# On the number of Eulerian orderings

This post is a sequel of Eulerian ordering of the integers modulo n.
Let us recall the definition of an Eulerian ordering:

Let $n>1$ be an integer. Consider the set $C_n := \{0,1, \dots , n-1\}$.

An Eulerian ordering of $C_n$ is an ordering $r_1, \dots, r_n$ of its elements such that:
$$\forall i \le n \ \forall j<i \ \exists k < i \text{ with } \frac{n}{gcd(n,r_k-r_i)} \text{ prime and } \frac{gcd(n,r_k-r_i)}{gcd(n,r_j-r_i)} \text{ integer.}$$

For the motivation of this notion coming from algebraic combinatorics, we refer to the previous post.

Question: How many Eulerian orderings of $C_n$ are there?

Let $a_n$ be the number of Eulerian orderings of $C_n$.

• If $n$ is not square-free then $a_n = 0$ (exercise).
• If $n$ is square-free then $a_n>0$ by this answer, providing an example involving mixed base.
• If $p$ is a prime number, then $a_p = p!$.
• If $n=2p$ with $p>2$ prime, then $a_n = n!/(\frac{p+1}{2})$. See Prop. 2 below, due to @user44191.

Definition: Let $g(n,m)$ be the number of ways for filling a $n \times m$ grid such that each newly filled box (the first excepted) is co-linear (vertically or horizontally) to a previously filled box.

Proposition 1: The number of Eulerian orderings of $C_n$, with $n=pq$ and $p \neq q$ primes is $g(p,q)$.
Proof: The grid corresponds the the decomposition of the cyclic group $C_{pq} \simeq C_p \times C_q$. The fact that two boxes are co-linear (vertically or horizontally) corresponds to $gcd(n,r_k-r_i)$ prime, which is equivalent to $\frac{n}{gcd(n,r_k-r_i)}$ prime (because $n=pq$). So the first condition for an ordering to be Eulerian corresponds exactly to the above way of filling the grid. Finally, $\forall j<i$, if $gcd(n,r_j-r_i)$ is prime then take $k=j$, else $gcd(n,r_j-r_i) = 1$ so the above $r_k$ works. $\square$

Intermediate problem: Find a formula for $g(n,m)$.

The following result is due to @user44191 (see its first comment):

Proposition 2: $g(2,m) = 2 (2m)!/(m+1)$.
Proof: Consider the $2 \times m$ grid. We first count the number of ways for filling $\ell \le m$ horizontally co-linear boxes (below $m=7$ and $\ell = 4$):

$$\substack{ \displaystyle{◻◻◻◻◻◻◻} \cr \displaystyle{◼◻◼◼◼◻◻} }$$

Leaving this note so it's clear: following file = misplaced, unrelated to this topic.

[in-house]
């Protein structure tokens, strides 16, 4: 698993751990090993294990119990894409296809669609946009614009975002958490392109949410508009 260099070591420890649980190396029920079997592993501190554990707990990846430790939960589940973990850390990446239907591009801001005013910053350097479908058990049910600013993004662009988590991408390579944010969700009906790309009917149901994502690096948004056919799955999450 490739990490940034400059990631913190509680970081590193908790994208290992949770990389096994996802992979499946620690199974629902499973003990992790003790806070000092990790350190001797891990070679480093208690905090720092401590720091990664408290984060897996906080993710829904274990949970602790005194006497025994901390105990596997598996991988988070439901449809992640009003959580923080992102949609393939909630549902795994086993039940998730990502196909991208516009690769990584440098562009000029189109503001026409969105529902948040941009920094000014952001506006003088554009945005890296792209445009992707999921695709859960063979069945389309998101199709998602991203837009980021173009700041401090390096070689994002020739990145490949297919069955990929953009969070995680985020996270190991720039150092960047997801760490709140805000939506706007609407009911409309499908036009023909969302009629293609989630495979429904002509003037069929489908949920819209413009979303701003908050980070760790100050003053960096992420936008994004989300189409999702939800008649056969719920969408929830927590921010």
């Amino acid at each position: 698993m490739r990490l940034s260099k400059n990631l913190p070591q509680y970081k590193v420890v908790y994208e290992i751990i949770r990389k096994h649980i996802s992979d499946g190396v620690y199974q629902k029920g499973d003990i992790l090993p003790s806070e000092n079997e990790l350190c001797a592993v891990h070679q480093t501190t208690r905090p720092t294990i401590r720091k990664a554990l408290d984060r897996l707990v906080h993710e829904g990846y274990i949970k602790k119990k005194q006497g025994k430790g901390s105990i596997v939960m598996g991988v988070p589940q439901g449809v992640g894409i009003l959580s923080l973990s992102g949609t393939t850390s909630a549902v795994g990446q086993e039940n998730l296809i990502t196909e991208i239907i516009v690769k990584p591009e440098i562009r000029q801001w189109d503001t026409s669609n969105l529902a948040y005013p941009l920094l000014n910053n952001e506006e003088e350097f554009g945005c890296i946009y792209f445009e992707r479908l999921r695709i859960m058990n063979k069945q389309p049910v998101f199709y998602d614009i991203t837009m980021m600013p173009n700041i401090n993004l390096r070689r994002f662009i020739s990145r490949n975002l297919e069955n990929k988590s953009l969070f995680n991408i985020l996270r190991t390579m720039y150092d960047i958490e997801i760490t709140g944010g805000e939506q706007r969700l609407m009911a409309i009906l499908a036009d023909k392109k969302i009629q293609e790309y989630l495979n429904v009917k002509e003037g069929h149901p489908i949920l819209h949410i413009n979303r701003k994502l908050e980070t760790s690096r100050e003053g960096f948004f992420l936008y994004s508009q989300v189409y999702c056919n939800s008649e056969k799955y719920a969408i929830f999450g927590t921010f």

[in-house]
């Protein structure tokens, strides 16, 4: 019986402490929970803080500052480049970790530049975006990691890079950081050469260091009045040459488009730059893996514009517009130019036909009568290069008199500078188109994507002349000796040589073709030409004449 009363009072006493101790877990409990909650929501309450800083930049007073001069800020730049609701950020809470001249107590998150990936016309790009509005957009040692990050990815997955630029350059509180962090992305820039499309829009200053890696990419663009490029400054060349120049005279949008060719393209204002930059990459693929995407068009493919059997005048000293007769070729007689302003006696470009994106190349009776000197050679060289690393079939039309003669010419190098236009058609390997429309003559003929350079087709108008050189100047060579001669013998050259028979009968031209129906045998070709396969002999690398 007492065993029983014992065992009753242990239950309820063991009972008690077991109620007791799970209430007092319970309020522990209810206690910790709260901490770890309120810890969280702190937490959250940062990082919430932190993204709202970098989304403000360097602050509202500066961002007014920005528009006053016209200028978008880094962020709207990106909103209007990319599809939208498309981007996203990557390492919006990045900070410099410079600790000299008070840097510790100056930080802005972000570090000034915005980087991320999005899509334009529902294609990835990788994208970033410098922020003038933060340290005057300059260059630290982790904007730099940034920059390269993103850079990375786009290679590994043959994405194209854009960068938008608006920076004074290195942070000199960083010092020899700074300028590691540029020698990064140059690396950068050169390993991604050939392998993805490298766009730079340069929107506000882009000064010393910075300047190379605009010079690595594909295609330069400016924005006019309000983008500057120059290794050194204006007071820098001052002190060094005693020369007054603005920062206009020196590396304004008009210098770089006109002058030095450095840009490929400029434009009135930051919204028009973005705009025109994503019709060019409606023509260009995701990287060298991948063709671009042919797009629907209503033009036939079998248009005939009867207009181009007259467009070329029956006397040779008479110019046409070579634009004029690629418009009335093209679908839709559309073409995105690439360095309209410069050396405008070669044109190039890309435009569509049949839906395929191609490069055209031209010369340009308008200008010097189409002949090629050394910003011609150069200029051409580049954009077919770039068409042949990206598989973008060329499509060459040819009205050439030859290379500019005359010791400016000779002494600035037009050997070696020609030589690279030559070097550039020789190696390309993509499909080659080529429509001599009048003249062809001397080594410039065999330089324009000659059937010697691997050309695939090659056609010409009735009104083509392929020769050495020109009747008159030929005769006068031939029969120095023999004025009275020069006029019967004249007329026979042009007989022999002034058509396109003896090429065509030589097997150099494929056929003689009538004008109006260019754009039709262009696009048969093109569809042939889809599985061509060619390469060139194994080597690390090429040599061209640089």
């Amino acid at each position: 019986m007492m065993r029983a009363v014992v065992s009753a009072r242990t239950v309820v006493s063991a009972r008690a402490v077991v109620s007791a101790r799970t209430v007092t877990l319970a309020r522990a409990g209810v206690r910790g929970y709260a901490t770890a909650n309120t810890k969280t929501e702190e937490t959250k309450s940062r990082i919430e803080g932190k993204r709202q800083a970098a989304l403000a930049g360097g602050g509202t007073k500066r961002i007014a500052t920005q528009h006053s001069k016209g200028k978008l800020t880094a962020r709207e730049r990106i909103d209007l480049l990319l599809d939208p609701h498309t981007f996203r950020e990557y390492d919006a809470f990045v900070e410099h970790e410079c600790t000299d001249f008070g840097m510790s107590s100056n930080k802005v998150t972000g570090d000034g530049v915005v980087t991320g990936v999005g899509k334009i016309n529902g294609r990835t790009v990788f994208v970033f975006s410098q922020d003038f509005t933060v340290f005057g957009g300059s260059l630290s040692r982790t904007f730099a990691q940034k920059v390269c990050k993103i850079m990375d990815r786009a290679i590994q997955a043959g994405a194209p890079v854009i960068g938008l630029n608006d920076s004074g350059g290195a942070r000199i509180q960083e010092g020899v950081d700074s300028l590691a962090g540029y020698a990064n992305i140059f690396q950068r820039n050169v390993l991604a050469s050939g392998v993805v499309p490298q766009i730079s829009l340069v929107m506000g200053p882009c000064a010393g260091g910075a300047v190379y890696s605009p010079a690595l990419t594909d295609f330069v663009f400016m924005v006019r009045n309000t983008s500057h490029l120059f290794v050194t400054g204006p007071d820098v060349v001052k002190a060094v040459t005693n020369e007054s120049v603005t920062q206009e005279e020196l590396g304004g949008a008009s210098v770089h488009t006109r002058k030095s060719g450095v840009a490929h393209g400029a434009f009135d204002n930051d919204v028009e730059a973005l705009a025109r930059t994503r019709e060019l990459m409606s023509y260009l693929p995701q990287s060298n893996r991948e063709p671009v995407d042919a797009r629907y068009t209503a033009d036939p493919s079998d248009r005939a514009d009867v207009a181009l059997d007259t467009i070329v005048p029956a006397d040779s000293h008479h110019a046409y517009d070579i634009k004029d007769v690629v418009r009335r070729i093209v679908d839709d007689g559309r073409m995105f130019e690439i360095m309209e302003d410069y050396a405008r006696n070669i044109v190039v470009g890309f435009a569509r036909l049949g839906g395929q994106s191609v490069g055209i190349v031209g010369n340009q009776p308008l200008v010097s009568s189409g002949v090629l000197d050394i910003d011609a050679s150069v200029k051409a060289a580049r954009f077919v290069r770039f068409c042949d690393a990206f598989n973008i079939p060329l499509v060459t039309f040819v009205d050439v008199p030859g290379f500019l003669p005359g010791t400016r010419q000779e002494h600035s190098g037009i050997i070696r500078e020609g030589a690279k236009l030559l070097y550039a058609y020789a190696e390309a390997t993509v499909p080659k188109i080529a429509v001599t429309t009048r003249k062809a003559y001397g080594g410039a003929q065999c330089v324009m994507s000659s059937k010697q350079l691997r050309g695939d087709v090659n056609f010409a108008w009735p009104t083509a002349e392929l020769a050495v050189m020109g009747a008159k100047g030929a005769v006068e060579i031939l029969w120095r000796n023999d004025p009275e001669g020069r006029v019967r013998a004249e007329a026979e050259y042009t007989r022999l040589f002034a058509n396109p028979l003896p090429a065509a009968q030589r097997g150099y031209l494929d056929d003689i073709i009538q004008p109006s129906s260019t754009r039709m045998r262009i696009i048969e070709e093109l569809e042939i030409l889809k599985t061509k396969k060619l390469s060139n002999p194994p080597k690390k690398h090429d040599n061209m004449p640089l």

The number is $2 \times \frac{m!}{(m-\ell)!}$. Next we can choose among exactly $\ell$ boxes which are vertically co-linear to a previously filled.

$$\substack{ \displaystyle{◻◻◻◼◻◻◻} \cr \displaystyle{◼◻◼◼◼◻◻} }$$

Finally, any other box is (vertically or horizontally) co-linear to a previous one, so we can finish by any of the $(2m-\ell - 1)!$ ways. It follows that:

$$g(2,m) = 2 \sum_{\ell=1}^m \frac{m!}{(m-\ell)!} \ell (2m-\ell-1)!$$

In fact, as observed by @user44191, this research on WolframAlpha provides the formula: $2\Gamma(2m+1)/(m+1)$ which is equal to $2 (2m)!/(m+1)$. $\square$

Remark: We could try to extend the above approach for a formula of $g(n,m)$, possibly recursive, but it seems already tricky just for $g(3,m)$.

• You might list the orderings and see how many begin with each number. That might allow you to develop a recursive or an explicit formula. Gerhard "From Many Small Make Large" Paseman, 2018.04.05. – Gerhard Paseman Apr 5 '18 at 22:20
• For $n = 2p$, there are $2 \sum_{i=1}^p \frac{p!}{(p-i)!} i (2p-i-1)!$ Eulerian orderings. $i$ denotes the number of elements of equal parity to the first before a first "switch" happens. Wolfram Alpha says this is $(2p)!/(\frac{p+1}{2})$, so your pattern does generalize; I don't know my identities enough to check or give reasoning. Also, it may make your program much faster to not check all permutations, but rather to construct "possible" orderings according to the first condition (the one that ignores $j$), and then checking the second condition. – user44191 Apr 6 '18 at 0:32
• I'd suggest that it may be useful to generalize this to a "grid", as in my comment on the earlier problem, but with arbitrary side lengths (so not necessarily prime nor distinct); this will allow us to use small examples that correspond to "many" prime factors. – user44191 Apr 6 '18 at 0:45
• I calculated $g(3,3) = \frac{3}{10} 9!$; given $g(3,i)$ for $i=1,2,3$, I conjecture that $g(3,i)=6(3i)!/((i+1)(i+2))$; more generally, I conjecture $g(m,n)=m!n!(mn)!/(m+n-1)!$ – user44191 Apr 6 '18 at 21:31
• Let $g(m,n,i)$ be the number of ways $i$ "boxes" can be filled in an $m$ by $n$ grid such that every row and every column contains at least one filled box. I think the recursive relation $g(m,n,i+1)=(mn-i) g(m,n,i) + mn g(m-1,n,i) + mn g(m,n-1,i)$ is true; the first term corresponds to "newest element doesn't fill a new row or column", etc. This recursive relation only holds the 2-D grid; its obvious generalization will not hold for higher dimensional grids. With the values $g(1,1,1)=1, g(m,n,0)=0$, there should only be one such function. – user44191 Apr 6 '18 at 23:03